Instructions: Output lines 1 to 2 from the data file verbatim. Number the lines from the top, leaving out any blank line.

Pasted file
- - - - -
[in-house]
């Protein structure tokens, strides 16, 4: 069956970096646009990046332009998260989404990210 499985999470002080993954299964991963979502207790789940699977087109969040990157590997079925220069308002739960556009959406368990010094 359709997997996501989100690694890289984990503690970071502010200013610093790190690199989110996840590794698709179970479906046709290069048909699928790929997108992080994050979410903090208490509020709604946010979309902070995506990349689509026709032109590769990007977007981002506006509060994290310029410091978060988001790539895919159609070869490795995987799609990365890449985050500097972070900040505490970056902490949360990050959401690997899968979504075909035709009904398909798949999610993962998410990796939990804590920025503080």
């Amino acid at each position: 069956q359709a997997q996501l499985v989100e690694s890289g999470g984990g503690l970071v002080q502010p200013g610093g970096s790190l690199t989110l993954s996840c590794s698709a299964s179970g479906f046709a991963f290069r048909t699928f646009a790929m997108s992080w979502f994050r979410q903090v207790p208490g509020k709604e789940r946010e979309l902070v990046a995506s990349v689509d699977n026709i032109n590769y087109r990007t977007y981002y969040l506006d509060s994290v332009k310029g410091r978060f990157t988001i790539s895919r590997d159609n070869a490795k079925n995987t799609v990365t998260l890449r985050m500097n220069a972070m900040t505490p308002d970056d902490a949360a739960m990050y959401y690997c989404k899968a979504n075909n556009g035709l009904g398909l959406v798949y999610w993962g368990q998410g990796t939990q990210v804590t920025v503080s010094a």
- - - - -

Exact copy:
[in-house]
């Protein structure tokens, strides 16, 4: 069956970096646009990046332009998260989404990210 499985999470002080993954299964991963979502207790789940699977087109969040990157590997079925220069308002739960556009959406368990010094 359709997997996501989100690694890289984990503690970071502010200013610093790190690199989110996840590794698709179970479906046709290069048909699928790929997108992080994050979410903090208490509020709604946010979309902070995506990349689509026709032109590769990007977007981002506006509060994290310029410091978060988001790539895919159609070869490795995987799609990365890449985050500097972070900040505490970056902490949360990050959401690997899968979504075909035709009904398909798949999610993962998410990796939990804590920025503080």